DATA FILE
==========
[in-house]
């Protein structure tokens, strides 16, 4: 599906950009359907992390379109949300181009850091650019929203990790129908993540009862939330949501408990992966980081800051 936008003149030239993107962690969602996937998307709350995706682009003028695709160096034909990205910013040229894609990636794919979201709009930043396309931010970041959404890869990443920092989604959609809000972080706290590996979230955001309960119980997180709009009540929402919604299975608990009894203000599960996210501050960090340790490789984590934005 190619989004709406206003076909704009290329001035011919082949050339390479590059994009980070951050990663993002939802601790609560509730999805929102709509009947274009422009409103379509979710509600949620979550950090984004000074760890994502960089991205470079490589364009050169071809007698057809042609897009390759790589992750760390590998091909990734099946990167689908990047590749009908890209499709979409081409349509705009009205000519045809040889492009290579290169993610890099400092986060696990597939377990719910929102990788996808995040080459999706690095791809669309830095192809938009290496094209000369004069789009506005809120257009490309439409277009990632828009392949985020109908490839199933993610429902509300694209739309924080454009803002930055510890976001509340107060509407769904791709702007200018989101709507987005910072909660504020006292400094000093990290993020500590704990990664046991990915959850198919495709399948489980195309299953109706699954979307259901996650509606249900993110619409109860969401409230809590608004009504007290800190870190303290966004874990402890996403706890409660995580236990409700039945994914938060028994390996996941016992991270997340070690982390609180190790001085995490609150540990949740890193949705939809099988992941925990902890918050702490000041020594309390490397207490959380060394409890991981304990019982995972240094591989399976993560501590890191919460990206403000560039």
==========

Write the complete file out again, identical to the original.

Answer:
[in-house]
């Protein structure tokens, strides 16, 4: 599906950009359907992390379109949300181009850091650019929203990790129908993540009862939330949501408990992966980081800051 936008003149030239993107962690969602996937998307709350995706682009003028695709160096034909990205910013040229894609990636794919979201709009930043396309931010970041959404890869990443920092989604959609809000972080706290590996979230955001309960119980997180709009009540929402919604299975608990009894203000599960996210501050960090340790490789984590934005 190619989004709406206003076909704009290329001035011919082949050339390479590059994009980070951050990663993002939802601790609560509730999805929102709509009947274009422009409103379509979710509600949620979550950090984004000074760890994502960089991205470079490589364009050169071809007698057809042609897009390759790589992750760390590998091909990734099946990167689908990047590749009908890209499709979409081409349509705009009205000519045809040889492009290579290169993610890099400092986060696990597939377990719910929102990788996808995040080459999706690095791809669309830095192809938009290496094209000369004069789009506005809120257009490309439409277009990632828009392949985020109908490839199933993610429902509300694209739309924080454009803002930055510890976001509340107060509407769904791709702007200018989101709507987005910072909660504020006292400094000093990290993020500590704990990664046991990915959850198919495709399948489980195309299953109706699954979307259901996650509606249900993110619409109860969401409230809590608004009504007290800190870190303290966004874990402890996403706890409660995580236990409700039945994914938060028994390996996941016992991270997340070690982390609180190790001085995490609150540990949740890193949705939809099988992941925990902890918050702490000041020594309390490397207490959380060394409890991981304990019982995972240094591989399976993560501590890191919460990206403000560039």